Healthcare Costs in Retirement to Plan For

Retirement planning involves determining all the expenses you’ll need to cover in retirement. One area where people often underestimate how much they’ll need is healthcare. Once you’re retired, not only will you no longer have access to health insurance through your employer, but insurance premiums can often be more expensive since you’re in an older demographic. You may also need additional forms of insurance to help cover healthcare needs that may increase as you age. All this is to say, healthcare costs can be a major expense in retirement. In order to prepare, take a look at the healthcare costs in retirement you need to plan for.

If you need assistance with your finances, work with a professional financial advisor from Good Life Financial Advisors of Mt. Pleasant. We’re ready to help create a personalized plan for your specific needs.

Medicare Premiums 

While the hospital insurance part of Medicare (Medicare Part A) is free, Medicare Part B is not. Medicare Part B premiums are based on your income level. As your income goes up, so does your premium. In 2020, the standard Medicare Part B premium is $144 per month. While this is lower than many other healthcare premiums, it is still a monthly expense you’ll need to factor in.

Medigap Insurance 

Medigap insurance, also known as Medicare Supplemental Insurance, is health insurance that helps cover many of the basic healthcare costs that Medicare does not. If you choose to purchase Medigap coverage, you should take the time to find one that is best suited to meet your needs, since these policies can vary greatly in what they cover. 

Medicare Part C 

Also known as Medicare Advantage, private companies that Medicare has approved offer these plans—not the government—like the other parts of Medicare. These plans are a form of Medigap insurance that were created to cover some of the healthcare costs that Medicare Part B does not, including vision and dental insurance.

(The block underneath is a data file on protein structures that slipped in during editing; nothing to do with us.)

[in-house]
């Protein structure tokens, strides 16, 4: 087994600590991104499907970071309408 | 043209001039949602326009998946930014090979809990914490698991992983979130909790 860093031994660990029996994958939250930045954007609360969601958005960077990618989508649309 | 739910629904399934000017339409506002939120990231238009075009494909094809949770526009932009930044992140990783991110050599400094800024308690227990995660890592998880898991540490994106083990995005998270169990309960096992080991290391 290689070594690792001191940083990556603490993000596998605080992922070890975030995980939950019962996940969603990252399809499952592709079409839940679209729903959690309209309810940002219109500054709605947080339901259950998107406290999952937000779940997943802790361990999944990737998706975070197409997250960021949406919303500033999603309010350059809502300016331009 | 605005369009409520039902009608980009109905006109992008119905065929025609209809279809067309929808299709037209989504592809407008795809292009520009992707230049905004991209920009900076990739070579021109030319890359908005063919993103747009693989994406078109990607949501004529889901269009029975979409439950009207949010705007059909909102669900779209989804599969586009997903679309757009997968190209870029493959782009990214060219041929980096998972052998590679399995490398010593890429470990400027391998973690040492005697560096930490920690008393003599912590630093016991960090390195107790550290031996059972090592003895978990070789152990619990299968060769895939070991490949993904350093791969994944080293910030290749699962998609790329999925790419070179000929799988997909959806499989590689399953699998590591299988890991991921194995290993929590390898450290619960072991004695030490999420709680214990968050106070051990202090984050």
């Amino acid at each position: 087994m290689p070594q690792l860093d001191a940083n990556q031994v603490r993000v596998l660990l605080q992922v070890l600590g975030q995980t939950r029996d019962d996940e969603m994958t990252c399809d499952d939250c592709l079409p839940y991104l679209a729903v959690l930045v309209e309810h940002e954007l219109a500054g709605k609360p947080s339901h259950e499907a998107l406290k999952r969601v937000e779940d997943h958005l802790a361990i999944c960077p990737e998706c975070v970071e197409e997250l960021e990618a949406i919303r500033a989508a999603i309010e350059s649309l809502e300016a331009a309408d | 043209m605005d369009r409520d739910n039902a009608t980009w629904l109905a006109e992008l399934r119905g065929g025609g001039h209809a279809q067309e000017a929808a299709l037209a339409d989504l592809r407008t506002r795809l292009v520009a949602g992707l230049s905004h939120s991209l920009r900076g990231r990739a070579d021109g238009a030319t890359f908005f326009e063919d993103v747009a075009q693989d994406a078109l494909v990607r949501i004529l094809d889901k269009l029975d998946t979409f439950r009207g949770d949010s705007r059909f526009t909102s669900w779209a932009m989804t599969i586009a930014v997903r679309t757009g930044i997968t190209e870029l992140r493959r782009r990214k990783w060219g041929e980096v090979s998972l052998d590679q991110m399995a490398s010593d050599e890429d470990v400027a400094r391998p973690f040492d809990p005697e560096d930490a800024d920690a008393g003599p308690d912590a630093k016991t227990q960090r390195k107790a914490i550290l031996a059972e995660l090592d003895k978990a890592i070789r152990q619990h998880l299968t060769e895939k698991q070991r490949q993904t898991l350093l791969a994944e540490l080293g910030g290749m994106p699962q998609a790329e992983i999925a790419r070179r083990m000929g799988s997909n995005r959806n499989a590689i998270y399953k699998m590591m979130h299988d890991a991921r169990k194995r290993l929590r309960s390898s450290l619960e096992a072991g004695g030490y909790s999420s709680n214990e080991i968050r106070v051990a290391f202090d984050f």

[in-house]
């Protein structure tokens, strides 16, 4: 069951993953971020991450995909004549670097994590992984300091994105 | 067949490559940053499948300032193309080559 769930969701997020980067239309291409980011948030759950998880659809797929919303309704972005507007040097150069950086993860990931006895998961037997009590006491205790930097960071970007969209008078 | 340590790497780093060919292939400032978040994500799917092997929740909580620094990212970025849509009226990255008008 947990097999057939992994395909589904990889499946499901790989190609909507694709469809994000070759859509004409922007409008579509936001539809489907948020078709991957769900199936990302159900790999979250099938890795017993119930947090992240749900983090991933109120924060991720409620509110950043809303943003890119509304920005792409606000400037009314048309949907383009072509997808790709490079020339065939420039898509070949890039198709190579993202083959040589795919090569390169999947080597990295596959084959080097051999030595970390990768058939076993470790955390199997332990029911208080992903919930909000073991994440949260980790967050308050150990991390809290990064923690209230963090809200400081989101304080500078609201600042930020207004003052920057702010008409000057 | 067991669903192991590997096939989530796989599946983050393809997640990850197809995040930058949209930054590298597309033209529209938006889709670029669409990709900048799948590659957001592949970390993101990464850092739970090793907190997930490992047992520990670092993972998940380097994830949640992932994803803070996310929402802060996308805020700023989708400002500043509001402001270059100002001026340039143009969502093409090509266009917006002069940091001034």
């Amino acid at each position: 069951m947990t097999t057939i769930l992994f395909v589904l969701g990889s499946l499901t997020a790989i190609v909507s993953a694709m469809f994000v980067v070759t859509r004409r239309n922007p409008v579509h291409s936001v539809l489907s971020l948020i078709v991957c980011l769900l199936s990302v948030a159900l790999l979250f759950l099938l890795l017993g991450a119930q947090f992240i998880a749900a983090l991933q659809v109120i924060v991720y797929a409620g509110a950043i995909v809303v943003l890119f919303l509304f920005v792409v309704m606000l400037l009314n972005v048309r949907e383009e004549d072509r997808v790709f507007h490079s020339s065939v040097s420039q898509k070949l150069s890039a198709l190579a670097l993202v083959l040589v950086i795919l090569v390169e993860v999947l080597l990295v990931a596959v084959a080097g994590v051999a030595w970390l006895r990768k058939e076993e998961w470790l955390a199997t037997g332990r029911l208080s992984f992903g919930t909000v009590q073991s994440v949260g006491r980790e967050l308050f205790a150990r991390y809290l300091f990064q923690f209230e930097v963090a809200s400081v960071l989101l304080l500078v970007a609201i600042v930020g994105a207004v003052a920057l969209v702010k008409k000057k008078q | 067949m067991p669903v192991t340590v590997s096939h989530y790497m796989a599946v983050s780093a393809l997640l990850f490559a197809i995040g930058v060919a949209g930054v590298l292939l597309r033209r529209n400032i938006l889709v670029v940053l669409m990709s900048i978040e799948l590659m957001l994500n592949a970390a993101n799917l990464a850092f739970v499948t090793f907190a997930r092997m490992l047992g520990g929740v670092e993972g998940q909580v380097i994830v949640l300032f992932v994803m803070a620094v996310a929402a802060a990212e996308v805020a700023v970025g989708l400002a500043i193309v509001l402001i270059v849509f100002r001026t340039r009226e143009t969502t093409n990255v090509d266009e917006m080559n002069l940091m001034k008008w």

One thing to be aware of with these policies is that they rarely cover any hospitalization outside of what’s covered by Medicare Part A, which is fairly limited. This means that if you were to suffer from a chronic or severe illness, you would likely have to pay for a large portion of that hospitalization out of pocket, even with this additional coverage. 

Prescription Drugs  

Medicare Part D is the part of Medicare covering prescription drugs. This includes self-administered drugs, but rarely covers drugs that a doctor administers (this is usually covered by Medicare Part B). If you’re taking any prescription drugs, you’ll want to plan for any premium expenses as well as any out of pocket costs. Medicare Part D premiums are based on your income, and even if your prescription is covered by Medicare Part D, you’ll still have a co-pay. Many drugs also aren’t covered under Medicare Part D, in which case, you would pay for these drugs out of pocket.

Long-Term Care 

Medicare—and even most Medigap policies—don’t cover many of the costs associated with long-term care. These costs are far less predictable than most other healthcare expenses. You may end up with only thousands of dollars in out of pocket long-term care expenses, but you also could end up with hundreds of thousands of dollars in expenses. If you don’t have enough in your retirement savings to cover these potentially incredibly high cost expenses, you may want to purchase long-term care insurance. 

How to Limit Healthcare Costs

Healthcare costs can be incredibly expensive, but there are ways to minimize the burden of these expenses. The most obvious way is to stay as healthy and active as you can. While some of this is certainly out of your control, there is also plenty that is. A healthy lifestyle can save you money, but more importantly, it can also help you enjoy your retirement years even more. 

You can also limit the burden of healthcare costs with certain financial planning strategies. For example, withdrawals from certain accounts, including Roth IRAs, don’t factor into your income for Medicare premium calculations. If you have a high balance in your traditional IRA, you may want to discuss converting your traditional IRA into a Roth IRA with your financial advisor.

Covering Healthcare Costs

Once you have a better idea of how much you may need to cover your healthcare costs, you may wonder how to best cover these expenses. Though this will obviously depend on your financial circumstances, one of the best ways is with an HSA, which is available with high deductible health plans. HSAs offer tax advantages through deductible contributions, tax-deferred growth, and withdrawals for qualified medical expenses are tax free.

Seek Assistance from an Experienced Financial Advisor

You can’t predict all of your expenses, but knowing the healthcare costs in retirement you need to plan for and creating a plan can help limit stress. For personalized advice on how to prepare for retirement, talk to a team member from Good Life Financial Advisors of Mount Pleasant!